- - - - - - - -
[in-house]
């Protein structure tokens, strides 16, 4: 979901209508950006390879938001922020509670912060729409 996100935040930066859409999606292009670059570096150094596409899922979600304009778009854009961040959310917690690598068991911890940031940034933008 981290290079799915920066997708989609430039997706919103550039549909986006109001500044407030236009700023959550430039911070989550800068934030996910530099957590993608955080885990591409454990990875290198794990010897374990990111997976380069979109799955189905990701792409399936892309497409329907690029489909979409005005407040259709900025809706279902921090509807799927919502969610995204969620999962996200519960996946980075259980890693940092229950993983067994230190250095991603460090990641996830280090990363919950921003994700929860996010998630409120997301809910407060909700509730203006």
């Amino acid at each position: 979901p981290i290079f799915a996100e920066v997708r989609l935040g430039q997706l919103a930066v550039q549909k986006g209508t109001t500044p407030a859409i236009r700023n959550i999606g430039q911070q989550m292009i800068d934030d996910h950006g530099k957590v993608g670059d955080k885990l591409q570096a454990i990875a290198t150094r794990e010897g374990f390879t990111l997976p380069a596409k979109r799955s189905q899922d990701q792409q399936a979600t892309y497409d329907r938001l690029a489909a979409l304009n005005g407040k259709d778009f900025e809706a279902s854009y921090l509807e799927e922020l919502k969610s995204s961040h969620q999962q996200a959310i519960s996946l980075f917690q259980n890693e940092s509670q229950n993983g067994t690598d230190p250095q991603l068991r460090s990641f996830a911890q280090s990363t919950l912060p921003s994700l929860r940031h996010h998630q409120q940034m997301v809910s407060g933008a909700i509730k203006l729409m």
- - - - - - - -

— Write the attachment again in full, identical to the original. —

[in-house]
């Protein structure tokens, strides 16, 4: 979901209508950006390879938001922020509670912060729409 996100935040930066859409999606292009670059570096150094596409899922979600304009778009854009961040959310917690690598068991911890940031940034933008 981290290079799915920066997708989609430039997706919103550039549909986006109001500044407030236009700023959550430039911070989550800068934030996910530099957590993608955080885990591409454990990875290198794990010897374990990111997976380069979109799955189905990701792409399936892309497409329907690029489909979409005005407040259709900025809706279902921090509807799927919502969610995204969620999962996200519960996946980075259980890693940092229950993983067994230190250095991603460090990641996830280090990363919950921003994700929860996010998630409120997301809910407060909700509730203006």
């Amino acid at each position: 979901p981290i290079f799915a996100e920066v997708r989609l935040g430039q997706l919103a930066v550039q549909k986006g209508t109001t500044p407030a859409i236009r700023n959550i999606g430039q911070q989550m292009i800068d934030d996910h950006g530099k957590v993608g670059d955080k885990l591409q570096a454990i990875a290198t150094r794990e010897g374990f390879t990111l997976p380069a596409k979109r799955s189905q899922d990701q792409q399936a979600t892309y497409d329907r938001l690029a489909a979409l304009n005005g407040k259709d778009f900025e809706a279902s854009y921090l509807e799927e922020l919502k969610s995204s961040h969620q999962q996200a959310i519960s996946l980075f917690q259980n890693e940092s509670q229950n993983g067994t690598d230190p250095q991603l068991r460090s990641f996830a911890q280090s990363t919950l912060p921003s994700l929860r940031h996010h998630q409120q940034m997301v809910s407060g933008a909700i509730k203006l729409m």